Are study groups beneficial?

Learn about: Are study groups beneficial? from Edwin A. Locke, PhD,...
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Are study groups beneficial?

Many kids like to study in groups, I'd say it's a mixed blessing. Many study groups deteriorate into discussing personal issues having nothing to do with the purpose of the study group. So if you're going to make it pay off, it should be very, very focused and limited in time so it doesn't end up in a meaningless bull session. The best benefit of that is to make concepts clear to you, which maybe were not clear to you before, or help make connection between ideas that you didn't see or somebody else didn't see. So if you're very business-like, they can be helpful but they cannot replace individualized study because it's still your mind alone that takes the tests, get the grades and makes decisions. So i always look at group studies as an adjunct, if you're going yo use it at all.

Learn about: Are study groups beneficial? from Edwin A. Locke, PhD,...


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Edwin A. Locke, PhD

Psychologist & Author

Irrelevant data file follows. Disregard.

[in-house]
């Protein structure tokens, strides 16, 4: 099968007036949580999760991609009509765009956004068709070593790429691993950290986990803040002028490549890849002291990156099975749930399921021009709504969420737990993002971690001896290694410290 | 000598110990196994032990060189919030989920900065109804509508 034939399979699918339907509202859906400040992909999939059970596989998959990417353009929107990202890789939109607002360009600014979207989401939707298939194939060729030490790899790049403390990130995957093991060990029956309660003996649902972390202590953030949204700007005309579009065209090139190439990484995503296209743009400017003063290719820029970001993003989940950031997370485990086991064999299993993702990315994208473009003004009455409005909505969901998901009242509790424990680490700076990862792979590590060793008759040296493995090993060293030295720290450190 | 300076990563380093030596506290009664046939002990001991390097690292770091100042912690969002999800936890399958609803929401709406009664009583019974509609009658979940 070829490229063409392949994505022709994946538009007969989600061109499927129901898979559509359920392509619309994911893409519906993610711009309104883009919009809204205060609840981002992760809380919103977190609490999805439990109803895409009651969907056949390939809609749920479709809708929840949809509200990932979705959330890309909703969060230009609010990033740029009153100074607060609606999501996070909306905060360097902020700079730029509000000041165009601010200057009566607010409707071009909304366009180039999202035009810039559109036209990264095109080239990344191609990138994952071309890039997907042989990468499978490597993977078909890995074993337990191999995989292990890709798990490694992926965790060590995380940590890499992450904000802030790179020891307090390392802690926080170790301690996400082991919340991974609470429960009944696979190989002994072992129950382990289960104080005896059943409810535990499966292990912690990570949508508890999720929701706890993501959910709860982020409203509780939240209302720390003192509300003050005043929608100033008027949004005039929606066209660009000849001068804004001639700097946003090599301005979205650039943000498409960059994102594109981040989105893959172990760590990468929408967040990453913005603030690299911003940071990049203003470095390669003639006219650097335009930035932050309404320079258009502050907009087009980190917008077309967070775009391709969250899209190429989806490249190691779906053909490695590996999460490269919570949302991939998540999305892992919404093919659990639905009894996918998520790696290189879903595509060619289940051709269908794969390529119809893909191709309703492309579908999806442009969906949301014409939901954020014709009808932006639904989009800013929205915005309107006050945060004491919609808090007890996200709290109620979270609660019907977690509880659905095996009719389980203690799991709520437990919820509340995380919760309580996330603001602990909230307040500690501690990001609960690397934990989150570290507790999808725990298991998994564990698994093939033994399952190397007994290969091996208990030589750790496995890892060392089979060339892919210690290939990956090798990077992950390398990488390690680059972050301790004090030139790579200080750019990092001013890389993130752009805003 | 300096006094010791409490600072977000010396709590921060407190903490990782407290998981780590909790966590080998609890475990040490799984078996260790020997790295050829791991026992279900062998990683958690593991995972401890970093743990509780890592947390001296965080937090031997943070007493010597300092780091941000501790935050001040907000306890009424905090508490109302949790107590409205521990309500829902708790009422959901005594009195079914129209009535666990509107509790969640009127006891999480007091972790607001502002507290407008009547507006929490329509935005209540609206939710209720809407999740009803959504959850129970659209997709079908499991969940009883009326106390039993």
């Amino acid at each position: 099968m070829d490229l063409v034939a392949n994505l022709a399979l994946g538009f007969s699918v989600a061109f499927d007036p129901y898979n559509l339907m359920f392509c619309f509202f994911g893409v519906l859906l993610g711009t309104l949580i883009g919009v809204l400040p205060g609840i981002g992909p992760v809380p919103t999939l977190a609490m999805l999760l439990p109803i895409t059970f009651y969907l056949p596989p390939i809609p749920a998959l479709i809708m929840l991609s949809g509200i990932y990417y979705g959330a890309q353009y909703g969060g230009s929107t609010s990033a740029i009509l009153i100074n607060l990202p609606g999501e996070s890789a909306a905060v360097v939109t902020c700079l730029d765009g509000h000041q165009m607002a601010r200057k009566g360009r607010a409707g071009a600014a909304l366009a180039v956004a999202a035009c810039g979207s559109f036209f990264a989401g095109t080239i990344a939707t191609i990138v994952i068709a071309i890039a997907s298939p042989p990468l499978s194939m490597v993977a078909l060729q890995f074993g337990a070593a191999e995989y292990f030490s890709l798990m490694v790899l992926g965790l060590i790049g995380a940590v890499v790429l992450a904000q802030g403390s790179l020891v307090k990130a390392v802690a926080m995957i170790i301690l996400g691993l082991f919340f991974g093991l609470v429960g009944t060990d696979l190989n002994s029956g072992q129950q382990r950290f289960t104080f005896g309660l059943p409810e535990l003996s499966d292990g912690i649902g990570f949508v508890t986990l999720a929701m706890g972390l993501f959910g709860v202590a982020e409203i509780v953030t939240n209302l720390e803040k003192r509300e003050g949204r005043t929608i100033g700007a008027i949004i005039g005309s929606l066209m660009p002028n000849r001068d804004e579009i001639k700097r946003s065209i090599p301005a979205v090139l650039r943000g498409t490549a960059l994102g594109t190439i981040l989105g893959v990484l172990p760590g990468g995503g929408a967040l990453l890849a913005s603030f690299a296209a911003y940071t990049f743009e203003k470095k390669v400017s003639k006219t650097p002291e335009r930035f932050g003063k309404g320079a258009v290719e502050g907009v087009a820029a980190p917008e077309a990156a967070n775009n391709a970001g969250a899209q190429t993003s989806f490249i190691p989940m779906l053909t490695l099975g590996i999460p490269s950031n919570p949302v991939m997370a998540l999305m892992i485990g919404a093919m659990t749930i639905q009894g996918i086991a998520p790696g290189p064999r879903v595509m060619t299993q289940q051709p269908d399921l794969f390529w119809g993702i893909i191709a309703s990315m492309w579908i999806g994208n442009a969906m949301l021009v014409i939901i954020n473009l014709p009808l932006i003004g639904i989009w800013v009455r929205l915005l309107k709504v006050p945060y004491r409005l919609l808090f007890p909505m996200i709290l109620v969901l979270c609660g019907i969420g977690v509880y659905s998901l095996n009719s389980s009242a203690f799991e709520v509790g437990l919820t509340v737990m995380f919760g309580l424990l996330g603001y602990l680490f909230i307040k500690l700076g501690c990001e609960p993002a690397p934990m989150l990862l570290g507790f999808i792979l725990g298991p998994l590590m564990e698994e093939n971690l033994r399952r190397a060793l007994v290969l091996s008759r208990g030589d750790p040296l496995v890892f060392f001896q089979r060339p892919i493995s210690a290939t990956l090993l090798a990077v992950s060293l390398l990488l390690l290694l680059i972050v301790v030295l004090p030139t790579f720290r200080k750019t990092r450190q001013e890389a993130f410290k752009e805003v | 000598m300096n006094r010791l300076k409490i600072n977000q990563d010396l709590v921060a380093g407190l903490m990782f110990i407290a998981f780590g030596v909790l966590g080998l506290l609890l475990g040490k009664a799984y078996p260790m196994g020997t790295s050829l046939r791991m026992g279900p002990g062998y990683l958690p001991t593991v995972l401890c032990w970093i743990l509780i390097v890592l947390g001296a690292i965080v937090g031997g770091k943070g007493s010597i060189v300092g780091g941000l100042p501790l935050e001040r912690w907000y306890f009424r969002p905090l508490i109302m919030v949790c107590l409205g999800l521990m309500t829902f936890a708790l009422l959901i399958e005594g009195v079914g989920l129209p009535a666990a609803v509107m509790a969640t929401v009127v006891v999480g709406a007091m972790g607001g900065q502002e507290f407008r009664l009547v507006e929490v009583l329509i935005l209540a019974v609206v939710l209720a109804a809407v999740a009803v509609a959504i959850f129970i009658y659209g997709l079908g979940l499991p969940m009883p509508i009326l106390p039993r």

Edwin A. Locke, PhD, is Dean's Professor (Emeritus) of Leadership and Motivation at the R.H. Smith School of Business at the University of Maryland, College Park. He received his BA from Harvard in 1960 and his PhD in Industrial Psychology from Cornell University in 1964.He has published over 300 chapters, notes and articles in professional journals, on such subjects as work motivation, job satisfaction, incentives, and the philosophy of science. He is also the author or editor of 12 books, including The Selfish Path to Romance: How to Love with Passion and Reason, Study Methods and Study Motivation, Goal Setting: A Motivational Technique That Works, A Theory of Goal Setting and Task Performance, Handbook of Principles of Organizational Behavior, The Prime Movers: Traits of the Great Wealth Creators  and Postmodernism and Management: Pros, Cons and the Alternative. He is internationally known for his research on goal setting. A recent survey found that Locke's goal setting theory (developed with G. Latham) was ranked #1 in importance among 73 management theories. His work has been supported by numerous research grants, and he has served as consultant to research firms and private businesses.Dr. Locke has been elected a Fellow of the American Psychological Association, the American Psychological Society, the Academy of Management, and has been a consulting editor for leading journals. He was a winner of the Outstanding Teacher-Scholar Award at the University of Maryland, the Distinguished Scientific Contribution Award of the Society for Industrial and Organizational Psychology, the Career Contribution Award from the Academy of Management (Human Resource Division), the Lifetime Achievement Award from the Academy of Management (Organizational Behavior Division), and the James McKeen Cattell Fellow Award from the Association for Psychological Science. He has been a writer and lecturer for the Ayn Rand Institute and is interested in the application of the philosophy of Objectivism to behavioral sciences.

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